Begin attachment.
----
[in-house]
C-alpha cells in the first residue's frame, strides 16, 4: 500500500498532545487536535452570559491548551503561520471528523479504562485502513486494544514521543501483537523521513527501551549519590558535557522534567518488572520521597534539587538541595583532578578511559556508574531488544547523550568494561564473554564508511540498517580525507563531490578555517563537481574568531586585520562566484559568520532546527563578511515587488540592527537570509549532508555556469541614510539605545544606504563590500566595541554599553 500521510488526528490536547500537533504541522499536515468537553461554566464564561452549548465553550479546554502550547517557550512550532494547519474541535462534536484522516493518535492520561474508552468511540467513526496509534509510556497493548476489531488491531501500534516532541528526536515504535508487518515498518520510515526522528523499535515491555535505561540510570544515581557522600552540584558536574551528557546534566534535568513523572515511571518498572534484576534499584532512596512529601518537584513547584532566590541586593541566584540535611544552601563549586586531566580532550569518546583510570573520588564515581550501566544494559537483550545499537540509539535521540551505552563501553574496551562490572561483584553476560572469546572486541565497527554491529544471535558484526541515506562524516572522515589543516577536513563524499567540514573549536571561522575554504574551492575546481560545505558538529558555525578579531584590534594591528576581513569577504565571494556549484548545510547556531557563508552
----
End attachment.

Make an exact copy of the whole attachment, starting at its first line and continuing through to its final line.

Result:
[in-house]
C-alpha cells in the first residue's frame, strides 16, 4: 500500500498532545487536535452570559491548551503561520471528523479504562485502513486494544514521543501483537523521513527501551549519590558535557522534567518488572520521597534539587538541595583532578578511559556508574531488544547523550568494561564473554564508511540498517580525507563531490578555517563537481574568531586585520562566484559568520532546527563578511515587488540592527537570509549532508555556469541614510539605545544606504563590500566595541554599553 500521510488526528490536547500537533504541522499536515468537553461554566464564561452549548465553550479546554502550547517557550512550532494547519474541535462534536484522516493518535492520561474508552468511540467513526496509534509510556497493548476489531488491531501500534516532541528526536515504535508487518515498518520510515526522528523499535515491555535505561540510570544515581557522600552540584558536574551528557546534566534535568513523572515511571518498572534484576534499584532512596512529601518537584513547584532566590541586593541566584540535611544552601563549586586531566580532550569518546583510570573520588564515581550501566544494559537483550545499537540509539535521540551505552563501553574496551562490572561483584553476560572469546572486541565497527554491529544471535558484526541515506562524516572522515589543516577536513563524499567540514573549536571561522575554504574551492575546481560545505558538529558555525578579531584590534594591528576581513569577504565571494556549484548545510547556531557563508552